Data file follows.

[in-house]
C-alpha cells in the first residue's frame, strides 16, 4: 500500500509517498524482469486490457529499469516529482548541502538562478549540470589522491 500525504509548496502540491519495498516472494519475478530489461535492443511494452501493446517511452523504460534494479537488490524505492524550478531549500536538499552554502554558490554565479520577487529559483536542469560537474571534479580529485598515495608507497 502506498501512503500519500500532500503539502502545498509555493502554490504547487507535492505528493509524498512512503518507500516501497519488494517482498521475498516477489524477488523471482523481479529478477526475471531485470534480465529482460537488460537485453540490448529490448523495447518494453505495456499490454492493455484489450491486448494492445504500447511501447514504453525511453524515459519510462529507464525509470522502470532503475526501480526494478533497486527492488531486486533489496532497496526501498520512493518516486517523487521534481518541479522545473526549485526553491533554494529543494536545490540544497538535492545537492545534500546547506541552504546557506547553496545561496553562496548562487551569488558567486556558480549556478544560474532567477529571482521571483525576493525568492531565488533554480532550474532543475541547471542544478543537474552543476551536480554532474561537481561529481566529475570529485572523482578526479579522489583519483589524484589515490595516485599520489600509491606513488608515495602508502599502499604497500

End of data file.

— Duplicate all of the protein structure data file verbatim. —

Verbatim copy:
[in-house]
C-alpha cells in the first residue's frame, strides 16, 4: 500500500509517498524482469486490457529499469516529482548541502538562478549540470589522491 500525504509548496502540491519495498516472494519475478530489461535492443511494452501493446517511452523504460534494479537488490524505492524550478531549500536538499552554502554558490554565479520577487529559483536542469560537474571534479580529485598515495608507497 502506498501512503500519500500532500503539502502545498509555493502554490504547487507535492505528493509524498512512503518507500516501497519488494517482498521475498516477489524477488523471482523481479529478477526475471531485470534480465529482460537488460537485453540490448529490448523495447518494453505495456499490454492493455484489450491486448494492445504500447511501447514504453525511453524515459519510462529507464525509470522502470532503475526501480526494478533497486527492488531486486533489496532497496526501498520512493518516486517523487521534481518541479522545473526549485526553491533554494529543494536545490540544497538535492545537492545534500546547506541552504546557506547553496545561496553562496548562487551569488558567486556558480549556478544560474532567477529571482521571483525576493525568492531565488533554480532550474532543475541547471542544478543537474552543476551536480554532474561537481561529481566529475570529485572523482578526479579522489583519483589524484589515490595516485599520489600509491606513488608515495602508502599502499604497500